“I’m not sure,” Robin said. “I’m trying. I went to work today and packed up all my stuff from my desk. Then I went to lunch with my co-workers. I had to fight to keep from crying during lunch.”
Of course. Robin was dealing with the enormous grief associated with losing her job. I wasn’t surprised she had a hard time while packing her office and seeing her co-workers. But, she did not have to do this today. From my angry perspective, I wondered whether she was choosing to immerse herself in the grief, almost as if she wanted an excuse to self-destruct. I knew I was taking it too personally that Robin drank. I had temporarily lost any ability to be therapeutic.
Our phone call was supposed to be a brief contact to discuss how things had gone over the weekend. We were scheduled to meet the next day. I was thinking clearly enough to know I needed to get off the phone and get myself calmed down, so I could be therapeutic during our session.
“I need you to get rid of the rest of the vodka you bought,” I said, emphatically.
“I’m not ready to do that,” Robin said, just as firmly.
Wow, okay. This was not going to go well. I shifted enough to say, less angrily, that we would talk more about all of it when we met the next day. I asked Robin about her suicidal thoughts.
“They are low,” she said. “I’m ruminating more about job stuff and what’s happening financially.” She assured me she would not kill herself before our appointment. I hung up, knowing I needed to get clear before our session the next day.
I needed to make a decision. I had made a very conscious judgment call shortly after Robin’s meltdown to make part of the focus in therapy our relationship. I realized the extent to which she had severe anxiety about being open with anyone. My decision to extend the boundaries within our relationship and to be open with her about the fact that I cared about her, had gradually allowed her to feel more comfortable being open with me, and then more open with her family. I knew my gut had steered me in the right direction.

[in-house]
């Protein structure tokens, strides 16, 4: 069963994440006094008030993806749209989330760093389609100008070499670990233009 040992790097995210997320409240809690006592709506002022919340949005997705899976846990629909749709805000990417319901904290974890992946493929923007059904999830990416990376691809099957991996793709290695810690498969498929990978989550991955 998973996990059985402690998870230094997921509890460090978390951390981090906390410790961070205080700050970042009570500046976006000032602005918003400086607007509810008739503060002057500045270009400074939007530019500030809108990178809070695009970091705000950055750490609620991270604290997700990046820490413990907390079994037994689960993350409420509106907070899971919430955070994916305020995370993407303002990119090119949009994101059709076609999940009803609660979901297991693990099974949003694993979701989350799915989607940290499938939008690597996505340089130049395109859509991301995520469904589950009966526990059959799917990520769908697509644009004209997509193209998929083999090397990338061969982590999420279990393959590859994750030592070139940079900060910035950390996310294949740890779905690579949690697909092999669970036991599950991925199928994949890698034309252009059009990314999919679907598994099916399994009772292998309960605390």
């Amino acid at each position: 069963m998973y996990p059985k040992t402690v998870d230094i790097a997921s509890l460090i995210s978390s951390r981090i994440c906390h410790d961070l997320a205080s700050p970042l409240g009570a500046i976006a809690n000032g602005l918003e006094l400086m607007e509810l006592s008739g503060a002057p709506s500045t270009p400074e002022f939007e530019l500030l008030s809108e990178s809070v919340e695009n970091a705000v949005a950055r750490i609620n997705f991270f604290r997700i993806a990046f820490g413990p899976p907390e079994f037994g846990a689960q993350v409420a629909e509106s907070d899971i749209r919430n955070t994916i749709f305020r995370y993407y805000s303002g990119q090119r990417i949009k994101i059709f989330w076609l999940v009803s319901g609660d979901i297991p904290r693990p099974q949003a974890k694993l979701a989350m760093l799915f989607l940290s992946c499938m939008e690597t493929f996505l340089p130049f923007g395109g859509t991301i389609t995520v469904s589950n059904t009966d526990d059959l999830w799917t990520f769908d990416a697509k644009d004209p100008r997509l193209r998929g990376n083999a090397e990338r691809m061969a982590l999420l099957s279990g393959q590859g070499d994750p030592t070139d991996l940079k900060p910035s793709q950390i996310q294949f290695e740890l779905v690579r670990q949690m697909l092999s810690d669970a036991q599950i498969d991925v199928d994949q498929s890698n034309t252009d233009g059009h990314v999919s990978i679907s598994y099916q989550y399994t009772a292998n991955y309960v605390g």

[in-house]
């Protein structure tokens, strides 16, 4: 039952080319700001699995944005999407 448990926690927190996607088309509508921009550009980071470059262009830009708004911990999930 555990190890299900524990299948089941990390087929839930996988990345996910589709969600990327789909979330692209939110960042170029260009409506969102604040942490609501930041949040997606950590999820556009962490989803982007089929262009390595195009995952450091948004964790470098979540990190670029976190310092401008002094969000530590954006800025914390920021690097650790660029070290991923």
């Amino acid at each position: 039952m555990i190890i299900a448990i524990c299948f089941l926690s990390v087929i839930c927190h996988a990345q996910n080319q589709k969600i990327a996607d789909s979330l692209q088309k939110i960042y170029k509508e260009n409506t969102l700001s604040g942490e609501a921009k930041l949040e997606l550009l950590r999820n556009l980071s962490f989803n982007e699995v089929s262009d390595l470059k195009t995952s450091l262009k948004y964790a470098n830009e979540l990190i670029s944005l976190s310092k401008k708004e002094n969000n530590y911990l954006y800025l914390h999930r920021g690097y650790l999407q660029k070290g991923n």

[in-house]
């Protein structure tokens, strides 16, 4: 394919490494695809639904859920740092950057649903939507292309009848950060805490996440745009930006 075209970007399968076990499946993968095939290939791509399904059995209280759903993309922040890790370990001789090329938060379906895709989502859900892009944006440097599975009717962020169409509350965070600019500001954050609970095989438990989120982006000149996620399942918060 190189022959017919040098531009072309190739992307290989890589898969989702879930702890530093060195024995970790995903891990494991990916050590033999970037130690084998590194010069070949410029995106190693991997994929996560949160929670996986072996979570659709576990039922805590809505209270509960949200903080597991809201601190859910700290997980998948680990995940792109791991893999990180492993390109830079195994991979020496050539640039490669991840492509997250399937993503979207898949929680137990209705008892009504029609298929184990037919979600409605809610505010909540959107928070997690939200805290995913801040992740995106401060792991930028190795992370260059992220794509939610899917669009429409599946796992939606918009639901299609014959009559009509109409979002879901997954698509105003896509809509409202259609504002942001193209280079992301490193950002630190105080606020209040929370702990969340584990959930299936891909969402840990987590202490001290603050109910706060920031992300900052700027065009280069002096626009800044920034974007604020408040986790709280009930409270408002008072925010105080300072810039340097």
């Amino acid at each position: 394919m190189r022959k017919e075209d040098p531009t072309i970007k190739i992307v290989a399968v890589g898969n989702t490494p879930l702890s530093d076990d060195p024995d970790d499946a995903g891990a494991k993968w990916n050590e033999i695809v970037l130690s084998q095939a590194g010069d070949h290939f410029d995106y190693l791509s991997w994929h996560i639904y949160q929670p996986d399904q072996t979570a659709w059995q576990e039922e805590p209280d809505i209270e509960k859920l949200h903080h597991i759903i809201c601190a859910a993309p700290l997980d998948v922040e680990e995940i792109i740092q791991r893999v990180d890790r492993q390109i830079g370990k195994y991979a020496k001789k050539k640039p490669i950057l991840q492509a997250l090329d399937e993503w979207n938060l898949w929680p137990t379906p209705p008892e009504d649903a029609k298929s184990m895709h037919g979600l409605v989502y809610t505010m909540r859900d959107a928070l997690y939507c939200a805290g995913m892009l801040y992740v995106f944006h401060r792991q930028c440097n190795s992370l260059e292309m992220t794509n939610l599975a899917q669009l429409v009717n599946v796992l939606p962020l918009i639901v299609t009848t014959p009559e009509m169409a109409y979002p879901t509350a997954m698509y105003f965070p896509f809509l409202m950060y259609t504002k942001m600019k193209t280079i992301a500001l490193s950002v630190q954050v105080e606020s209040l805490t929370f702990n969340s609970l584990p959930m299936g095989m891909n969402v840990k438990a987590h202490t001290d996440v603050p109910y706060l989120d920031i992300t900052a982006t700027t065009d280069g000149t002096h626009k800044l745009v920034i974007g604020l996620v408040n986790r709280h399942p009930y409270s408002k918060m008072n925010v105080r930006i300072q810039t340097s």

I needed to trust my gut again. Robin and I had developed a close enough connection that I hoped I could influence her positively by being honest about my anger. If I knew she was stable, it would have been an easy decision. I would have trusted the connection and used the situation as a “teaching moment” in the therapy process. But she wasn’t stable. She was still not sleeping well, and her behavior over the weekend was evidence of impaired impulse control. There was a risk that if I talked about how angry I was, and she was not able to process it rationally, she could use it as yet another reason to kill herself. I had used our close connection, which I had fostered, as a way to keep her alive until she stabilized and could let more of her own people in. If she felt like our connection was ruptured in any way, I wasn’t sure whether that would push her toward more self-destructiveness.